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  • Open Access

Familial lipoprotein lipase deficiency – neonatal presentation

  • 1
International Journal of Pediatric Endocrinology20152015 (Suppl 1) :P77

https://doi.org/10.1186/1687-9856-2015-S1-P77

  • Published:

Keywords

  • Lipoprotein Lipase
  • Exclusive Breastfeed
  • Neonatal Jaundice
  • Baby Girl
  • Normal Liver Function Test

A baby girl, born by normal spontaneous vaginal delivery with birth weight 3.845kg, was admitted for neonatal jaundice on day 2 of life. Her mother had maternal gestational diabetes on diet control. Her father was newly diagnosed with hyperlipidaemia on health screen and was put on diet control. There was no consanguinity. Her serum bilirubin level on admission was 186mmol/L with normal liver function test. However, the serum was noted to be very lipaemic when checking with bedside bilirubin machine and it persisted for few blood samples. The baby girl was on exclusive breastfeeding. In view of lipaemic serum, random lipid profile was checked and showed hypertriglyceridemia (TG) 10.6mmol/L (<1.7mmol/L) and cholesterol (TC) 3.1mmol/L (<5.2mmol/L). Repeated fasting sample showed persistent elevated triglyceride level 8.5mmol/L. Other blood parameters including amylase and liver enzymes were unremarkable. Physical examination showed no dysmorphic features. There was no hepatosplenomegaly or xanthoma. Ophthalmologically examination did not show any lipaedmia retinalis.

In view of elevated serum triglyceride, further workup included lipoprotein electrophoresis and genetic analysis for lipoprotein lipase (LPL) gene were performed. Dietitian was consulted and the baby girl was given a therapeutic trial with commercially available special milk formula, Monogen (85% medium-chain triglyceride oil). The pretreatment lipid profile were TG 8.5mmol/L, TC 4.8mmol/L and HDL 0.6mmol/L (>1.3mmol/L) while TG 6.0mmol/L, TC 3.9mmol/L and HDL 0.6mmol/L after 2 weeks of special milk. She otherwise tolerated the special formula well.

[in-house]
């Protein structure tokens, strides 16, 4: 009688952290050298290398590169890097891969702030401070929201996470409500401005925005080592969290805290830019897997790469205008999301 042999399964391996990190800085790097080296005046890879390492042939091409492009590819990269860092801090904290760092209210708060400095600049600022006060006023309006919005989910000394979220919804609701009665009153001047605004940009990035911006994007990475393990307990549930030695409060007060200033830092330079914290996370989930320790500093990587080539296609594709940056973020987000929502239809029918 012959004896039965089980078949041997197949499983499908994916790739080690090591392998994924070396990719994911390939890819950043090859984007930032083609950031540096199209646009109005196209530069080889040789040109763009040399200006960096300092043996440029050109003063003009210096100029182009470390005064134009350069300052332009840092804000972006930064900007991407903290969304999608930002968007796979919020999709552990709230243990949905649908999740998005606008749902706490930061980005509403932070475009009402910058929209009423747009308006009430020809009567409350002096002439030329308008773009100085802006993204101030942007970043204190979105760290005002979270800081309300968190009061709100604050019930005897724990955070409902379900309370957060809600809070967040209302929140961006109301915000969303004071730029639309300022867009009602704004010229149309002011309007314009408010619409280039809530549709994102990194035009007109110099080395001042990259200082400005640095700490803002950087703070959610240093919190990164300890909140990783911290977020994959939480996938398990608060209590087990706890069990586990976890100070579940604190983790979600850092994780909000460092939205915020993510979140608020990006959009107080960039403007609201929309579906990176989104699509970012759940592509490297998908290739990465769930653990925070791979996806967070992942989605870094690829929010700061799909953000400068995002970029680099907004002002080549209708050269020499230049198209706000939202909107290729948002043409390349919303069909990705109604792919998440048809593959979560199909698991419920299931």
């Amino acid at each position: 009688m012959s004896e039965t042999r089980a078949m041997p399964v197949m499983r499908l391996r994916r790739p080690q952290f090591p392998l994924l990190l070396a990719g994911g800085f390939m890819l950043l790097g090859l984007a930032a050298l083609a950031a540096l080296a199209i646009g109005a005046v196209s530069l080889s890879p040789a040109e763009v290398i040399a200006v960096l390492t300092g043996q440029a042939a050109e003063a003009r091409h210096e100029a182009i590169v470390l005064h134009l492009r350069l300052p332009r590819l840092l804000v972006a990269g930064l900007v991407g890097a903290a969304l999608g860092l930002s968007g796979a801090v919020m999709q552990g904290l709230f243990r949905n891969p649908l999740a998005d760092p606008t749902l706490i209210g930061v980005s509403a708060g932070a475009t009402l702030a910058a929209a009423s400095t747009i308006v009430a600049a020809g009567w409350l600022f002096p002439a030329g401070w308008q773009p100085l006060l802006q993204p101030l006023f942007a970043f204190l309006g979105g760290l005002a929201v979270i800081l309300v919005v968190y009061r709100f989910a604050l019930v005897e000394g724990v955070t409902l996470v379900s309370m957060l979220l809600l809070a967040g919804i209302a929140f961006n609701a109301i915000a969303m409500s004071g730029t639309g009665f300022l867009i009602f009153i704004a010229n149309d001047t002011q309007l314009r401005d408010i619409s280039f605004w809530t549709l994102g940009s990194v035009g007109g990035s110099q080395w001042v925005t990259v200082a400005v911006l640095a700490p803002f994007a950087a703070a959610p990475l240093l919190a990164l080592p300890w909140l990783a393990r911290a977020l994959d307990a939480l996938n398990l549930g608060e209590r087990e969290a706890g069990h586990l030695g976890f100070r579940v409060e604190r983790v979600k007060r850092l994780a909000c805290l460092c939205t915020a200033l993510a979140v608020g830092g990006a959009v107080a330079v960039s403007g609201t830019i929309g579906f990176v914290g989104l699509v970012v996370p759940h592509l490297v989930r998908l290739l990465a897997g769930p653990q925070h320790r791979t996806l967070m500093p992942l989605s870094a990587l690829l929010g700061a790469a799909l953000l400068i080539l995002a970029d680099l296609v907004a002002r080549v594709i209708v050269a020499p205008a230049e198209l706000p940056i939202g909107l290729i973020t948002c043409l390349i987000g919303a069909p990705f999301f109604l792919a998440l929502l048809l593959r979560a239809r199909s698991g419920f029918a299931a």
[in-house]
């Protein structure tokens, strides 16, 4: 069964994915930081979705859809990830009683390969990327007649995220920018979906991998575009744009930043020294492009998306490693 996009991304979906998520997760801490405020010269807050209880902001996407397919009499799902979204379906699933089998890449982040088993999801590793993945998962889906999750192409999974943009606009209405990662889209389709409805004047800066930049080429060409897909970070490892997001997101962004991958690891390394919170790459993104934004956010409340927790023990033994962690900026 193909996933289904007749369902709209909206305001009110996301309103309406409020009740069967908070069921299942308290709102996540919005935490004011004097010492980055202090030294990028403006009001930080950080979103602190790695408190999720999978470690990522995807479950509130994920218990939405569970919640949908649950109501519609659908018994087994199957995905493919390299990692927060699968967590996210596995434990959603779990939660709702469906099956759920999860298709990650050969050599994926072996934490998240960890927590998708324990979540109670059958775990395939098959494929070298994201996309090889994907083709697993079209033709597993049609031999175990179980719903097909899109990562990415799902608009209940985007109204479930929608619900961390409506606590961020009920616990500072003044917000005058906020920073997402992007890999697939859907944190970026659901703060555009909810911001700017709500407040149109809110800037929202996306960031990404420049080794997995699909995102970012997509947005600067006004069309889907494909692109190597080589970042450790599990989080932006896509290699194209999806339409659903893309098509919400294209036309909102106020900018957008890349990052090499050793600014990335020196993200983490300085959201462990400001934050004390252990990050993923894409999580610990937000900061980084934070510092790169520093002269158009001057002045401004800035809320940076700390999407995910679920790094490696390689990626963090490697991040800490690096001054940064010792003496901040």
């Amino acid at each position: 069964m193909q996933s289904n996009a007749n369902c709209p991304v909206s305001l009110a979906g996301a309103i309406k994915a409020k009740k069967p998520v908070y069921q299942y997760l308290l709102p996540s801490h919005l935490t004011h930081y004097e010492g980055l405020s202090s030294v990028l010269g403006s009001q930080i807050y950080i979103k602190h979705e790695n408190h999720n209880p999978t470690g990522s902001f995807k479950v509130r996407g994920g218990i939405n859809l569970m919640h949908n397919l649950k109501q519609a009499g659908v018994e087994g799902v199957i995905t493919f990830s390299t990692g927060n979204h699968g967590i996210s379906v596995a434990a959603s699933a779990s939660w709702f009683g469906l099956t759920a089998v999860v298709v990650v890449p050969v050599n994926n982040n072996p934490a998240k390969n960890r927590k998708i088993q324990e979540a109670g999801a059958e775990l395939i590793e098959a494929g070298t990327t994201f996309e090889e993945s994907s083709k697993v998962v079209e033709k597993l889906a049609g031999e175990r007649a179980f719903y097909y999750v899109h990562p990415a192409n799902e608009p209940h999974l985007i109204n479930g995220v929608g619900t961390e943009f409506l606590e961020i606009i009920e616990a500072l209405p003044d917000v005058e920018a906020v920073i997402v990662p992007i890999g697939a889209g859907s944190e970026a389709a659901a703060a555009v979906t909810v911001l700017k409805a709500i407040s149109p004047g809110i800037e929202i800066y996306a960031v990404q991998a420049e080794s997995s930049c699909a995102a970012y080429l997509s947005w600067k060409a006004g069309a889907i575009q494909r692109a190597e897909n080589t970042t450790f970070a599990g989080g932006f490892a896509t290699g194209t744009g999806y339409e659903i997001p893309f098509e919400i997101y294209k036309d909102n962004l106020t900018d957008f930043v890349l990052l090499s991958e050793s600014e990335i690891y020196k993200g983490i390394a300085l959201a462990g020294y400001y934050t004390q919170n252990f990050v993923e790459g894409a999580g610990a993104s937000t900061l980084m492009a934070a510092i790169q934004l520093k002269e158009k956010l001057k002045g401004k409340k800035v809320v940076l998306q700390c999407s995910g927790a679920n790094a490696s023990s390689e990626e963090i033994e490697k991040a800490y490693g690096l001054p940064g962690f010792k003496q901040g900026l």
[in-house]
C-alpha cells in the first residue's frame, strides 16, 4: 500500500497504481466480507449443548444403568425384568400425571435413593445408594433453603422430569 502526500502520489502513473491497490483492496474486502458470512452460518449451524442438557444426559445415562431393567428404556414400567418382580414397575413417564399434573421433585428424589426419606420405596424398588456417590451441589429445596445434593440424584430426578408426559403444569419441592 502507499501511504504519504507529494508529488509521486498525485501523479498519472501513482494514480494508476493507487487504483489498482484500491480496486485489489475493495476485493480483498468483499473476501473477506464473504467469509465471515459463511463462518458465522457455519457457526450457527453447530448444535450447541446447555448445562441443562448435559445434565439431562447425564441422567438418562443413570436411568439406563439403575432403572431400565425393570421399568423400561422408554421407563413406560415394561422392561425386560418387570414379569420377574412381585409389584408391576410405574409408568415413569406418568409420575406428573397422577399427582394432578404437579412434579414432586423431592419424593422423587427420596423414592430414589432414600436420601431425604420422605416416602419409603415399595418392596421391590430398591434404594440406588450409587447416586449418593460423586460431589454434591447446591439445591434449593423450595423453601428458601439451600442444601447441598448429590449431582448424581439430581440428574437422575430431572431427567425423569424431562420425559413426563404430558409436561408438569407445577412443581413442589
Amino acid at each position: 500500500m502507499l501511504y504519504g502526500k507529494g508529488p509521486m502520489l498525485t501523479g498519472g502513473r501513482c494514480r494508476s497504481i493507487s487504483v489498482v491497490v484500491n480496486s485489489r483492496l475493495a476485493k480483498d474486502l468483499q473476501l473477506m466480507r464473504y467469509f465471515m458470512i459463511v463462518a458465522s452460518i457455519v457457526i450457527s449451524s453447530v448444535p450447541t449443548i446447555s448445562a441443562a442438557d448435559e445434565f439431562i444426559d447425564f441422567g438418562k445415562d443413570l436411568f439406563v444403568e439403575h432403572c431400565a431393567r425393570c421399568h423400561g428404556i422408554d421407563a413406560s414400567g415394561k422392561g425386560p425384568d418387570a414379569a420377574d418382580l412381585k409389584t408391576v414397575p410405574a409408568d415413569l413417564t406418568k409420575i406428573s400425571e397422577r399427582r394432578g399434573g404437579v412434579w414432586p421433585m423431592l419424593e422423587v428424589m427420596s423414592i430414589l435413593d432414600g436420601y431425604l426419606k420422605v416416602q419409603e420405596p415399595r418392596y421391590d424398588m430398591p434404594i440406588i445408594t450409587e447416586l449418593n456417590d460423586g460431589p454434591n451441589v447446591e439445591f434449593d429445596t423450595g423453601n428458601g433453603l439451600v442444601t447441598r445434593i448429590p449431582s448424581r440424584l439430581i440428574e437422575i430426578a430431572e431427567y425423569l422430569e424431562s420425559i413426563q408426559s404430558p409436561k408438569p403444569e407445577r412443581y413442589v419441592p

Parents’ fasting lipid profiles were also checked. Mother showed hypertriglyceridemia 3.0mmol/L, and father had elevated TG 3.57mmol/L, TC 7.14mmol/L and LDL 4.65mmol/L (<2.6mmol/L). Lipid electrophoresis of baby girl detected a chylomicron band and a dense VLDL band, which was occasionally found in lipoprotein lipase (LPL) deficiency. Genetic analysis of LPL exon 6 by direct sequencing showed a heterozygous LPL NM_000237.2:c.835C>G and heterozygous LPL NM_000237.2:.836T>G mutations. Parental screening showed father carried a heterozygous LPL NM_000237.2:c.835C>G mutation while mother carried heterozygous LPL NM_000237.2:c.836T>G mutation. The patient was confirmed to be compound heterozygous lipoprotein lipase deficiency.

On monthly follow-up evaluations 10 months after hospital admission, the patient remained asymptomatic, maintained adequate growth, and had triglyceride levels gradually on downward trend 4.7mmol/l.

Conclusion

This was a case of neonatal presentation of familial lipoprotein lipase deficiency, presenting with serum lipaemia.

Written informed consent was obtained from the patient for publication of this case report. A copy of the written consent is available for review by the Editor-in-Chief of this journal.

Authors’ Affiliations

(1)
Prince of Wales Hospital, Hong Kong, China

Copyright

© Siu-ying; licensee BioMed Central Ltd. 2015

This article is published under license to BioMed Central Ltd. This is an Open Access article distributed under the terms of the Creative Commons Attribution License (http://creativecommons.org/licenses/by/4.0), which permits unrestricted use, distribution, and reproduction in any medium, provided the original work is properly cited. The Creative Commons Public Domain Dedication waiver (http://creativecommons.org/publicdomain/zero/1.0/) applies to the data made available in this article, unless otherwise stated.

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